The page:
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Analysts: Islamic State Poised for More Attacks in Syria in 2022


Posters of Syria's President Bashal al-Assad hang on a building in the central Syrian town of al-Qaryatain in the Homs province, Dec. 20, 2021, next to buildings damaged during fbattles in 2015 between the Islamic State group (IS) and government forces.

Experts say that militants linked to the Islamic State terror group appear to be planning more deadly attacks in Syria this year.

The assessment comes after an increase in IS activities in recent weeks, including two strikes claimed by the group against its foes in the war-torn country's eastern and central regions.

Late Sunday, five Syrian government soldiers were killed, and 20 others wounded when IS militants attacked their military bus on a highway in Syria’s desert region, the state-run SANA news agency reported on Monday.

IS, also known as ISIS or Daesh, reportedly used missile artillery in the strike that targeted the Syrian military convoy.

On the same day, the extremist group claimed responsibility for an attack on a checkpoint controlled by the U.S.-backed Syrian Democratic Forces in the eastern province of Deir al-Zour.

An SDF official confirmed the attack to local media but said there were no casualties on their side.

“This could be a slow buildup” for the militant group in the coming months, Colin Clarke, senior research fellow at the New York-based Soufan Center, told VOA.

IS “is a group that is highly opportunistic. They're going to look to exploit the missteps and mistakes of other governments in the region,” he said.

Despite losing nearly all the land they once controlled, IS militants continue to launch massive attacks against their opponents in Syria and Iraq.

Iraqi forces and Kurdish Peshmerga fighters take part in an intensive security deployment after Islamic State militants took it over the previous day in Luhaiban village in Kirkuk, Iraq, Dec. 6,2021.
Iraqi forces and Kurdish Peshmerga fighters take part in an intensive security deployment after Islamic State militants took it over the previous day in Luhaiban village in Kirkuk, Iraq, Dec. 6,2021.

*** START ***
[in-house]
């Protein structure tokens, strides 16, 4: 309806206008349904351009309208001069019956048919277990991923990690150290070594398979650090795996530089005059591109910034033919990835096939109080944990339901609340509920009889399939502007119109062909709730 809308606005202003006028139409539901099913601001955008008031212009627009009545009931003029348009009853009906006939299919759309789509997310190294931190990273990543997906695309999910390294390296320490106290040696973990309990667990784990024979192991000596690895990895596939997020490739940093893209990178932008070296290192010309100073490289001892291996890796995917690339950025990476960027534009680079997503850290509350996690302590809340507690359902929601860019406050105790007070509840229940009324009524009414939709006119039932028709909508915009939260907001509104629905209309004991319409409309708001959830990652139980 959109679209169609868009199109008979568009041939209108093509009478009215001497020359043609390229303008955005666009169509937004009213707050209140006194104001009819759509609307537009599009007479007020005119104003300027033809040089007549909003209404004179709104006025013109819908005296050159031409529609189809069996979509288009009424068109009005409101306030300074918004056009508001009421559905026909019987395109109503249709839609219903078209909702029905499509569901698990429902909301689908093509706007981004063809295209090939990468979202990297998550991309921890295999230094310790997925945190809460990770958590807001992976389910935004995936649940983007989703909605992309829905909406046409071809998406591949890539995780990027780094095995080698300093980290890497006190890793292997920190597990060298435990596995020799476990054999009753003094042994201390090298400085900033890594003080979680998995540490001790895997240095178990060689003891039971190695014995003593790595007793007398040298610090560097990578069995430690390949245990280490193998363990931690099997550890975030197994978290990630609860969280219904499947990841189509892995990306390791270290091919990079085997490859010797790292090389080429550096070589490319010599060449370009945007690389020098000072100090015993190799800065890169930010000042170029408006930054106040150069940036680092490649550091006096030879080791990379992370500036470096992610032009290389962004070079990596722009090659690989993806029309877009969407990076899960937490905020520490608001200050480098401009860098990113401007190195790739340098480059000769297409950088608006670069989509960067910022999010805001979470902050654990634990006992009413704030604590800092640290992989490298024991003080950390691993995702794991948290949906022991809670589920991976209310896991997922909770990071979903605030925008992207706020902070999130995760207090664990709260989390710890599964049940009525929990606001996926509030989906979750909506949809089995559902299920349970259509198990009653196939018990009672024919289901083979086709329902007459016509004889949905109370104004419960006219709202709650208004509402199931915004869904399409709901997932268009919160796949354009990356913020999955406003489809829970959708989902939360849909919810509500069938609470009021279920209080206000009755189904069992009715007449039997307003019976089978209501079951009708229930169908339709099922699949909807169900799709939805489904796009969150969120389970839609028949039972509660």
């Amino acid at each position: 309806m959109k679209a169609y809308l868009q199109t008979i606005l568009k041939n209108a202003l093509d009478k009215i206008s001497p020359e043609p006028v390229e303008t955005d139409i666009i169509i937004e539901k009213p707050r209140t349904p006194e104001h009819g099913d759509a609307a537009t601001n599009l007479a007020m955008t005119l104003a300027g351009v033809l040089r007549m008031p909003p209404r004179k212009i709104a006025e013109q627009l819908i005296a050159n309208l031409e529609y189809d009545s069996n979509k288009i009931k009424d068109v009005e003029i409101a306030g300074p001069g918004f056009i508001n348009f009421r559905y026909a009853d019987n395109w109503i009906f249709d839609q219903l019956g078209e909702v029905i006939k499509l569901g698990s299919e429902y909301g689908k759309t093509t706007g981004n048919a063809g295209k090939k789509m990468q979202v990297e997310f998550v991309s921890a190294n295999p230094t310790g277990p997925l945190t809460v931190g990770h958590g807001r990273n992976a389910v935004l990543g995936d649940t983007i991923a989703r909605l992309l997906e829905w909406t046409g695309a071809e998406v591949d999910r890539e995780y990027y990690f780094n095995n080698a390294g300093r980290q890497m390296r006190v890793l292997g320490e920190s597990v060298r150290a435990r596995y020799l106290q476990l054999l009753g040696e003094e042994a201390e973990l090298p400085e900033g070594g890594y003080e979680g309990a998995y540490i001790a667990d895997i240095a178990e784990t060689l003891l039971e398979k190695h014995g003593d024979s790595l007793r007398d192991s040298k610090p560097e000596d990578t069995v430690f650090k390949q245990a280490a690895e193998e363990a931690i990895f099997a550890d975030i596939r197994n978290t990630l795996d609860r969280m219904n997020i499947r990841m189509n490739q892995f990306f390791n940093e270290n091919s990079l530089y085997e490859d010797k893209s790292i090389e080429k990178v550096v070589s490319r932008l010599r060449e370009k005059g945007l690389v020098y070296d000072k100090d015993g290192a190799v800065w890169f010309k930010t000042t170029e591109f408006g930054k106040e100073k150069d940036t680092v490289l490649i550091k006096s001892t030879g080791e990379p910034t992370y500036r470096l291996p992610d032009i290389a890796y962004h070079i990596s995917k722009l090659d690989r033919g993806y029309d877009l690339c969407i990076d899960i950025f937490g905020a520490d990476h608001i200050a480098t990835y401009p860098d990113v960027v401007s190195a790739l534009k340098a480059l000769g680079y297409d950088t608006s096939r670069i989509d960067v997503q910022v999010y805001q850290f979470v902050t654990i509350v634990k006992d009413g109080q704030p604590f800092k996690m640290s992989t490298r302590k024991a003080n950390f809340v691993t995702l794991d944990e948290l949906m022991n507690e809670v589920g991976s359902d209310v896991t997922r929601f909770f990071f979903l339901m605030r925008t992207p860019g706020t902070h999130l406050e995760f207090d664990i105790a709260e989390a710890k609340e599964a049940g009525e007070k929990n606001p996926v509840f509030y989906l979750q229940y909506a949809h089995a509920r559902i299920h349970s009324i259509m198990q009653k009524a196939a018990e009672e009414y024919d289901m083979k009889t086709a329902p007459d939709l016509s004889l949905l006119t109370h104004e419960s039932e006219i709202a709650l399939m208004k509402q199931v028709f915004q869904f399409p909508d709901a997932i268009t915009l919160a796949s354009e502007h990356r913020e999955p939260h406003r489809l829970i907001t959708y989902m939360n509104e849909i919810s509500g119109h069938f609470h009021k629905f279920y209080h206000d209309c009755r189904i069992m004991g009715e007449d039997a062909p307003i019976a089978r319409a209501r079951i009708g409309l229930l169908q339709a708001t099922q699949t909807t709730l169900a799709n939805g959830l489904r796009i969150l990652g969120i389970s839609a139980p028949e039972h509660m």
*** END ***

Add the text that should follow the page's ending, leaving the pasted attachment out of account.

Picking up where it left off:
According to the Syrian Observatory for Human Rights, at least 600 people were killed in dozens of IS attacks last year in Syria.

Rami Abdulrahman, director of the Syrian Observatory, told VOA that IS will likely remain a major security challenge for the opposing Syrian forces in the new year.

“Last year, we witnessed a steady rise in attacks claimed by Daesh whether in areas controlled by the [Syrian] regime or the SDF. So naturally we should expect more such sophisticated attacks in the new year,” he said.

In its annual report released on Monday, the SDF said it carried out 115 security operations against IS cells in northeast Syria in 2021. Those raids were conducted either independently or in coordination with the U.S.-led coalition against IS, the SDF reported.

According to the Kurdish-led military alliance, last year’s operations resulted in the dismantling of more than 90 terror cells and the arrest of around 800 IS suspects.

Analyst Clarke said local security dynamics on the ground in Syria haven’t changed.

“The Islamic State has a lot of enemies, the SDF, the Syrian regime; none of that has changed,” he said. “Everybody is still against ISIS, which the group uses in its propaganda to rally the troops and keep morale up.”

Clarke added that the group has some challenges to encounter, including “generating momentum over a sustained period of time.”

There were “two major attacks in Syria, but can they string together? Can they keep it up for a week or several weeks? Is that something that’s part of a strategy?” he asked.

This story originated in VOA’s Kurdish service.

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